# Understanding Monte Carlo sampling

In rejection sampling or Markov chain Monte Carlo methods, we usually have a target distribution $p(x)$ whose form makes it difficult or impossible to draw samples directly, but we can evaluate $p(x)$ up to a normalising constant. We then sample from a simpler distribution which is proportional to $p(x)$.

My problem appears here: In order to accept/reject the proposed value $x'$, we evaluate the value of $p(x')$ and see if its within its bounds.

Why can we evaluate a value $p(x)$, but not sample directly from $p(.)$? It seems like if we can resolve $p(x)$ for all $x$, say uniformly sampled over the support of $p(.)$, we can directly assess the shape of $p(x)$ without any distribution convergence steps.

If someone could spot where I am confused, it would be very appreciated, as I don´t seem to find any clear explanation on this issue anywhere (must be really trivial..! )

• If your distribution has a very narrow peak, you might miss this peak with uniform sampling. Commented Dec 15, 2015 at 16:11
• You seem to be jumping between something that sounds like Gibbs sampling and something that sounds like Metropolis-Hastings, possibly with a little of something else thrown in. It sounds like you've read a bunch of things but have not done any MCMC and the ideas have become jumbled together in your head. Choose a particular thing to ask about (like MH), and try to ask a more specific question. Commented Dec 17, 2015 at 7:08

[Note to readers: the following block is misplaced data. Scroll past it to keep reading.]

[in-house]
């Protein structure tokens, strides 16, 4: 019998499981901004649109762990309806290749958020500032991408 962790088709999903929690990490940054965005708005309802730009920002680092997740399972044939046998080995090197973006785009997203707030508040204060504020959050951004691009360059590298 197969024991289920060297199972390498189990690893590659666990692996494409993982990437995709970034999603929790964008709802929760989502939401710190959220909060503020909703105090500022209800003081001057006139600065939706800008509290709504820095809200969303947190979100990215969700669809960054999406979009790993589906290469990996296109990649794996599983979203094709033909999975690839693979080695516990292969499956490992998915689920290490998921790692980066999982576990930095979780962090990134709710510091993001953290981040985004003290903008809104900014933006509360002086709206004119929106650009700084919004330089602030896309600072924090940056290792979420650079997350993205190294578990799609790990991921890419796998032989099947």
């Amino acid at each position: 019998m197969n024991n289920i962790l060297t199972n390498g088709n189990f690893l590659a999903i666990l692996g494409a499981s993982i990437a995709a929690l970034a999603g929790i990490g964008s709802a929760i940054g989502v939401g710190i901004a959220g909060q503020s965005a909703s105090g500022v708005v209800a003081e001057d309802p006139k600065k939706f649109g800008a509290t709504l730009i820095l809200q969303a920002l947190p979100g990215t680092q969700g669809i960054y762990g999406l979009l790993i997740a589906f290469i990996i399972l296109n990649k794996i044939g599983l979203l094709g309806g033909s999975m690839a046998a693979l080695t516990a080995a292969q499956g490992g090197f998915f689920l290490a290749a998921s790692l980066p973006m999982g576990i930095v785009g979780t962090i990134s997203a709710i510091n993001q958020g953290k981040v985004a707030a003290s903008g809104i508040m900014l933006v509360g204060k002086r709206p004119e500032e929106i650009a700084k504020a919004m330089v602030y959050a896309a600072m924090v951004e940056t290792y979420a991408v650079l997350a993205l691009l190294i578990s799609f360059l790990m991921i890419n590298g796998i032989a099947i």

• @Glen_b You are definitely right with that assumption. Nevertheless I feel that Sobi helped with the main issues I had, specially with the important difference between sampling and evaluating. Hopefully the rest will start to clear after implementing MCMC methods in practice. Commented Dec 18, 2015 at 12:32

I think what you have in mind is to evaluate $p(x), \forall x \in \Omega$ and then treat it as a discrete distribution and pick an outcome at random and according to the probabilities (which we know how to do for a discrete distribution).

The problem with that, however, is that $|\Omega|$ is often extremely large and in some cases infinite (if $x$ is continuous) making the above approach not practical.

Also, it is important to realize the distinction between being able to draw a sample from a distribution and being able to evaluate a distribution at an arbitrary outcome. The latter does not mean that you can sample from the distribution easily. As far as I know, we only know how to draw samples from a uniform distribution, and sampling from all other distributions (e.g. Gaussian, categorical, etc.) is done by applying various tricks on uniformly drawn samples (I might be wrong on this though).

The method is extensively used to sample from a posterior distribution in Bayesian statistics. The following refers to that situation.

Following Bayes' theorem, the posterior distribution is proportional to the prior times the likelihood. In notations:

$$p(\theta | x) \propto p(\theta) \times p(x | \theta)$$

Sometimes, $p(\theta | x)$ corresponds to a known distribution, like Student. In that case, values can directly be sampled from that distribution and MCMC is not needed.

But, $p(\theta | x)$ does not always correspond to a known distribution...

Given the prior and the likelihood, however, you can always resolve the posterior at every parameter value up to a multiplicative constant (cf. Bayes' theorem above). As explained by @Sobi, "Uniform sampling" (as you suggest) will not work for continuous distributions. But, the MCMC method applies.